intermediation is one sector in which the gap between socialism and capitalism is particularly large, and the development of commercial banking has often proved to be a bottleneck in the reform process.
Institutions in Transition explores the development of the Vietnamese state banks, focusing on the situation in the early 1990s. It highlights the lengthy process of altering the formal and informal
rules governing the bank organizations. The prevailing socialist ideology implies that state ownership remains, enabling the government to intervene in banks' operations. The ideology's informal role is arguably even more
important, because it leaves unclear how bankers should act when profit maximization conflicts with social responsibility. In the period of transition formal and informal rules are unclear. Uncertainty prevails as long as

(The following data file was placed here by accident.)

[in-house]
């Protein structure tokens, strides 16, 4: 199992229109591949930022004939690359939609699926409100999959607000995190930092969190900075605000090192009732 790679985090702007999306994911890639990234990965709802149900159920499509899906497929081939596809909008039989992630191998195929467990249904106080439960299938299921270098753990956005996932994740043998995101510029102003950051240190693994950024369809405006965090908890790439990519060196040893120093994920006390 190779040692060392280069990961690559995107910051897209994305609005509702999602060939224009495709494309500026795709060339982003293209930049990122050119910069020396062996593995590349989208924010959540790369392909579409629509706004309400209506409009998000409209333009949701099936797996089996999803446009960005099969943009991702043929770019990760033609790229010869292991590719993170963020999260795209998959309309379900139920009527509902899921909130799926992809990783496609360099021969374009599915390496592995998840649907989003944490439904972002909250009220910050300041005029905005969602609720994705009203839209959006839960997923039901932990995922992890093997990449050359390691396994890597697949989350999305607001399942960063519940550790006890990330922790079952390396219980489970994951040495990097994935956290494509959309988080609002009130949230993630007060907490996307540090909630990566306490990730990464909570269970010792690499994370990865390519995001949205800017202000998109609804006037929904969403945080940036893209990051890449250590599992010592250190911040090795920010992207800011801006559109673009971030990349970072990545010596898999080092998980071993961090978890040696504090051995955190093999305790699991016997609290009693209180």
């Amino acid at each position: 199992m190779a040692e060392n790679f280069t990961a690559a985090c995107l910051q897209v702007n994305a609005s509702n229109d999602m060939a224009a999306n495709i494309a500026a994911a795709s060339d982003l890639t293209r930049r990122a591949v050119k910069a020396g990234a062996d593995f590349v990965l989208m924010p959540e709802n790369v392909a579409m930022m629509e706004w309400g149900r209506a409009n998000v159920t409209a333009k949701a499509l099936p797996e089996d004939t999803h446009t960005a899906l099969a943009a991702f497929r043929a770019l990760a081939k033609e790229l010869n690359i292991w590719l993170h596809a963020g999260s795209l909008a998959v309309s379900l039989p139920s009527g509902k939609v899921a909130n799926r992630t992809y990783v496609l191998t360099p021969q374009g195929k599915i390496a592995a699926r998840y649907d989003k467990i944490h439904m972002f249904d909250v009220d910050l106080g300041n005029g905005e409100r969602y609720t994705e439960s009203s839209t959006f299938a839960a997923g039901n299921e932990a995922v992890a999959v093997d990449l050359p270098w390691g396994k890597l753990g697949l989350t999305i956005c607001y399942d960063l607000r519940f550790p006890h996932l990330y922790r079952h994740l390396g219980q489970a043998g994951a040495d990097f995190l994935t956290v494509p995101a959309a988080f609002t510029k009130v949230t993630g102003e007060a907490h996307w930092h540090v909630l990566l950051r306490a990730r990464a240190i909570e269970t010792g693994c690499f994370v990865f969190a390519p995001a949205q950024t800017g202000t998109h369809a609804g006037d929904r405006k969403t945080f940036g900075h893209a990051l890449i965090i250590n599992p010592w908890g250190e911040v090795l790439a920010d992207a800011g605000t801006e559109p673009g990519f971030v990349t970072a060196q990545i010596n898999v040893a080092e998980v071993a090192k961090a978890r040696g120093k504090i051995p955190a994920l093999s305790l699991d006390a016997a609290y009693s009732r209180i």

bankers and banking authorities have only partially converted to a new set of norms. Accordingly, the formal financial sector fails to flourish.
|Produto sob encomenda||Sim|
|Marca||SPRINGER VERLAG POD|
|Ano da edição||1998|
|Número de Páginas||240|
|Autor||Lisa Romn; Albert Berry; Jeffrey B. Nugent|